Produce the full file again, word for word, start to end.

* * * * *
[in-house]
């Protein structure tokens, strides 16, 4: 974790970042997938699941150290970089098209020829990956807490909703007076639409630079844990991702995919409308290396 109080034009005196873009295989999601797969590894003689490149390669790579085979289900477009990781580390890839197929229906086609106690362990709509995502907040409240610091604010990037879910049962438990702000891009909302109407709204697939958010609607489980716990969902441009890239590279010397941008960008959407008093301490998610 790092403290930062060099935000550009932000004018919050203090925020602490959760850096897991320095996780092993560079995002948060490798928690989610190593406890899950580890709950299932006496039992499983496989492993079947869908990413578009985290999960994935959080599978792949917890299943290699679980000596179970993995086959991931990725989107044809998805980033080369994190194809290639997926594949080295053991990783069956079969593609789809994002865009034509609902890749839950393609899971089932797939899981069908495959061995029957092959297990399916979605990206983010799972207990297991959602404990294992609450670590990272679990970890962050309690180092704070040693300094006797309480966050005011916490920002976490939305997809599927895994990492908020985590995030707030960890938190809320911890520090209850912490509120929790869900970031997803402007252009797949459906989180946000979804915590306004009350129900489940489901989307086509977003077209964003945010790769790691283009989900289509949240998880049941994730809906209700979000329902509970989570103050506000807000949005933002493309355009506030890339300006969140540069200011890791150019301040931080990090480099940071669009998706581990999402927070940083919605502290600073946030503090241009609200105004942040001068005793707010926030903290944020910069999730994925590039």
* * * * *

[in-house]
């Protein structure tokens, strides 16, 4: 974790970042997938699941150290970089098209020829990956807490909703007076639409630079844990991702995919409308290396 109080034009005196873009295989999601797969590894003689490149390669790579085979289900477009990781580390890839197929229906086609106690362990709509995502907040409240610091604010990037879910049962438990702000891009909302109407709204697939958010609607489980716990969902441009890239590279010397941008960008959407008093301490998610 790092403290930062060099935000550009932000004018919050203090925020602490959760850096897991320095996780092993560079995002948060490798928690989610190593406890899950580890709950299932006496039992499983496989492993079947869908990413578009985290999960994935959080599978792949917890299943290699679980000596179970993995086959991931990725989107044809998805980033080369994190194809290639997926594949080295053991990783069956079969593609789809994002865009034509609902890749839950393609899971089932797939899981069908495959061995029957092959297990399916979605990206983010799972207990297991959602404990294992609450670590990272679990970890962050309690180092704070040693300094006797309480966050005011916490920002976490939305997809599927895994990492908020985590995030707030960890938190809320911890520090209850912490509120929790869900970031997803402007252009797949459906989180946000979804915590306004009350129900489940489901989307086509977003077209964003945010790769790691283009989900289509949240998880049941994730809906209700979000329902509970989570103050506000807000949005933002493309355009506030890339300006969140540069200011890791150019301040931080990090480099940071669009998706581990999402927070940083919605502290600073946030503090241009609200105004942040001068005793707010926030903290944020910069999730994925590039």